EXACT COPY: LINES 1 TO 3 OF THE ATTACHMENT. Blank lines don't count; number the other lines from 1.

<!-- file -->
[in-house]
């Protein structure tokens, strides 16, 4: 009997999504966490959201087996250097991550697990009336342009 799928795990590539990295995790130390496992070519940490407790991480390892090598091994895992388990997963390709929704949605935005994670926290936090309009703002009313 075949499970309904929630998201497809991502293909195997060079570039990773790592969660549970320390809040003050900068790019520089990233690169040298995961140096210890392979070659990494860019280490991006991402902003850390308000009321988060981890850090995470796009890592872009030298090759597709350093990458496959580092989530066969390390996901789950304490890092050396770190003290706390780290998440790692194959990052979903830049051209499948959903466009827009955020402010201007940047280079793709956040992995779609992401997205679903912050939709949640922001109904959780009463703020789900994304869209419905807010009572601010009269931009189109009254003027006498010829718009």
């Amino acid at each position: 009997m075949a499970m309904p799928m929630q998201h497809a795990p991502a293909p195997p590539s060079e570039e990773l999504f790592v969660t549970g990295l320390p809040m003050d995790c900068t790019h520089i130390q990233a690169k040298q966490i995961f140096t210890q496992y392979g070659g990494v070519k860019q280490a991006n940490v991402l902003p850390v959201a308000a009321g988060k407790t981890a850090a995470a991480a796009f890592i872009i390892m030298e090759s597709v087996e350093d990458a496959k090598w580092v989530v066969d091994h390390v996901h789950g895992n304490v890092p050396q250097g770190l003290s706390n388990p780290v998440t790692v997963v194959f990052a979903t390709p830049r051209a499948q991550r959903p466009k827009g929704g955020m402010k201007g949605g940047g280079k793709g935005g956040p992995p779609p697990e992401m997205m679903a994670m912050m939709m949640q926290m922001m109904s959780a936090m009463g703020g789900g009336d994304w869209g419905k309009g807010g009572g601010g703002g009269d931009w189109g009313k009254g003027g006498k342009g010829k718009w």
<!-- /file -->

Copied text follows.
[in-house]
């Protein structure tokens, strides 16, 4: 009997999504966490959201087996250097991550697990009336342009 799928795990590539990295995790130390496992070519940490407790991480390892090598091994895992388990997963390709929704949605935005994670926290936090309009703002009313 075949499970309904929630998201497809991502293909195997060079570039990773790592969660549970320390809040003050900068790019520089990233690169040298995961140096210890392979070659990494860019280490991006991402902003850390308000009321988060981890850090995470796009890592872009030298090759597709350093990458496959580092989530066969390390996901789950304490890092050396770190003290706390780290998440790692194959990052979903830049051209499948959903466009827009955020402010201007940047280079793709956040992995779609992401997205679903912050939709949640922001109904959780009463703020789900994304869209419905807010009572601010009269931009189109009254003027006498010829718009």
């Amino acid at each position: 009997m075949a499970m309904p799928m929630q998201h497809a795990p991502a293909p195997p590539s060079e570039e990773l999504f790592v969660t549970g990295l320390p809040m003050d995790c900068t790019h520089i130390q990233a690169k040298q966490i995961f140096t210890q496992y392979g070659g990494v070519k860019q280490a991006n940490v991402l902003p850390v959201a308000a009321g988060k407790t981890a850090a995470a991480a796009f890592i872009i390892m030298e090759s597709v087996e350093d990458a496959k090598w580092v989530v066969d091994h390390v996901h789950g895992n304490v890092p050396q250097g770190l003290s706390n388990p780290v998440t790692v997963v194959f990052a979903t390709p830049r051209a499948q991550r959903p466009k827009g929704g955020m402010k201007g949605g940047g280079k793709g935005g956040p992995p779609p697990e992401m997205m679903a994670m912050m939709m949640q926290m922001m109904s959780a936090m009463g703020g789900g009336d994304w869209g419905k309009g807010g009572g601010g703002g009269d931009w189109g009313k009254g003027g006498k342009g010829k718009w």